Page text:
Education spending usually makes up about 20 per cent of the annual national budget, which subsidises state education and government-assisted private education for Singaporean citizens and funds the Edusave programme, the costs for which are significantly higher for non-citizens. In 2000 the Compulsory Education Act codified compulsory education for children of primary school age (excepting those with disabilities), and made it a criminal offence for parents to fail to enroll their children in school and ensure their regular attendance. Exemptions are allowed for homeschooling or full-time religious institutions, but parents must apply for exemption from the Ministry of Education and meet a minimum benchmark.
The main language of instruction in Singapore is English, which was officially designated the first language within the local education system in 1987. English is the first language learned by half the children by the time they reach preschool age and becomes the primary medium of instruction by the time they reach primary school. Although Malay, Mandarin Chinese and Tamil are also official languages, English is the language of instruction for nearly all subjects except the official Mother Tongue languages and the literatures of those languages; these are generally not taught in English, although there is provision for the use of English at the initial stages. Certain schools, such as secondary schools under the Special Assistance Plan (SAP), which encourages a richer use of the mother tongue, may teach occasionally in English and another language. A few schools have been experimenting with curricula that integrates language subjects with mathematics and the sciences, using both English and a second language.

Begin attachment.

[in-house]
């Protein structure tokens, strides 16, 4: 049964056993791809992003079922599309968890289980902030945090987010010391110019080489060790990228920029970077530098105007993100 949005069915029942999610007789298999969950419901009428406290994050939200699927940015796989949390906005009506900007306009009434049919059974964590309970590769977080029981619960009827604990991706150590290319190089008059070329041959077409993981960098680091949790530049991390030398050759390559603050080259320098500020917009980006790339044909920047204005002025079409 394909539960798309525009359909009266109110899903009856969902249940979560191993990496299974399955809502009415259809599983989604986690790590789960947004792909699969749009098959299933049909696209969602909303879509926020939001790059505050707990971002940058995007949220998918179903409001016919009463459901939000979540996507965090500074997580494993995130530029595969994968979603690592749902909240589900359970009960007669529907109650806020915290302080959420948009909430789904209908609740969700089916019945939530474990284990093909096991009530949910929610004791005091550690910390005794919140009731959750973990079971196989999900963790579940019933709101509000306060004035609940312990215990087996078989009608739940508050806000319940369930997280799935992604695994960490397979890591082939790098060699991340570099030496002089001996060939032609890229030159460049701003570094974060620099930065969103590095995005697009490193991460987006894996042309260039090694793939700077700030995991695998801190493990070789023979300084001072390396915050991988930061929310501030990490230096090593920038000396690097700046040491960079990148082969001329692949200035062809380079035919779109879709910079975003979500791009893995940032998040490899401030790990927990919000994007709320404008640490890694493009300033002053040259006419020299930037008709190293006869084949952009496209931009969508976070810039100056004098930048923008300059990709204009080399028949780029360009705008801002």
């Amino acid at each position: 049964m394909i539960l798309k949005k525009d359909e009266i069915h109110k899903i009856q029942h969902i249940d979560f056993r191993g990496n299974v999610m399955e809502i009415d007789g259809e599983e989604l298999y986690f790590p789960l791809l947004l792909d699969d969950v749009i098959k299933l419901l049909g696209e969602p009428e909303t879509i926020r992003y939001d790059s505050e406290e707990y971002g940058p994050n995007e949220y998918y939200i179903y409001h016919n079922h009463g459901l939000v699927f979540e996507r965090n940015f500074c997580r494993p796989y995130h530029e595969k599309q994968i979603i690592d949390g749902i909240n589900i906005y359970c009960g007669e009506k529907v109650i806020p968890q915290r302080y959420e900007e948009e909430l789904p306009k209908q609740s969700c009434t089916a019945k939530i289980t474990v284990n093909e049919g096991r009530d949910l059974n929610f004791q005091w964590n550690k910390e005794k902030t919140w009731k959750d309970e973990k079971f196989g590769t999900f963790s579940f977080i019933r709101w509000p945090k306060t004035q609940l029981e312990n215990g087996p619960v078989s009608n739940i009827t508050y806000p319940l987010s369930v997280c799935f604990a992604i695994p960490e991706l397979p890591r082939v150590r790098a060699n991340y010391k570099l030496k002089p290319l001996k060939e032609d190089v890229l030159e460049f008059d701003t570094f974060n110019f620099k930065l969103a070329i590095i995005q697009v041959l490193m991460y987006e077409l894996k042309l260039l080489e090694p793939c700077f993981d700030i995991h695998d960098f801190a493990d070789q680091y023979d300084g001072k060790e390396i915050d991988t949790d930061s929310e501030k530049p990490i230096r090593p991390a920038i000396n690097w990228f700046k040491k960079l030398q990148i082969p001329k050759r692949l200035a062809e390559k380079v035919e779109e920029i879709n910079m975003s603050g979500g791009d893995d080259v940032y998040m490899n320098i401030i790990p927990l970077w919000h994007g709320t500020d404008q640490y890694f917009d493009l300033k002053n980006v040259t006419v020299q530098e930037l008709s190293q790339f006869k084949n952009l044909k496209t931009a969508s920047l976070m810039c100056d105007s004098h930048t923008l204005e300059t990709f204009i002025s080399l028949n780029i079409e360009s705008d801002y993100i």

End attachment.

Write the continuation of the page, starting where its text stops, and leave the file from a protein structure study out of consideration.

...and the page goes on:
Singapore's education system has been described as "world-leading" and in 2010 was among those picked out for commendation by the British education minister Michael Gove.